A Case Study about Continuity of Care for Suicide Prevention and Research
Executive Summary: For patients at risk for suicide, discharge from an emergency room or psychiatric inpatient facility is all too often the beginning of a difficult and unpleasant journey across the landscape of a disarrayed mental health care system seeking fundamental transformation. The present mental health care system is pluralistic with competing, disconnected, and autonomous subsystems and with various types of singularly focused mental health professionals.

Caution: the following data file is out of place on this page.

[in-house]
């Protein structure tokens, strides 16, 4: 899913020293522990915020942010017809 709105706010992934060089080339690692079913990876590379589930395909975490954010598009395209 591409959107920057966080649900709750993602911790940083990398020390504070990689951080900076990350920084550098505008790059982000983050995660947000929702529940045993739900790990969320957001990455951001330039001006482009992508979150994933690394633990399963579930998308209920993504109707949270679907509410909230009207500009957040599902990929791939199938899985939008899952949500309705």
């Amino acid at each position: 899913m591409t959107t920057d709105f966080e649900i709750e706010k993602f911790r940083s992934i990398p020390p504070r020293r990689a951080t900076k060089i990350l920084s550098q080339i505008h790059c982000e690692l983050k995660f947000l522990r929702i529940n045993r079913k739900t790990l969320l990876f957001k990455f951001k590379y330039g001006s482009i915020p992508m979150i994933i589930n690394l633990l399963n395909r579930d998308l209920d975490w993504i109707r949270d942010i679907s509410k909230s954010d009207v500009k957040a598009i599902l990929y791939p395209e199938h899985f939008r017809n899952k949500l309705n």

Large numbers of these professionals are in independent practice. America’s emergency departments and psychiatric inpatient facilities generally have limited specific assessments, programming, and treatments for people at risk for suicide. Moreover, both can be faulted for doing too little to prevent suicide. Once patients are discharged, the complexity of coordinating and continuing mental health care presents an enormous challenge, confounded by existing fragmentations and gaps in services among service providers.
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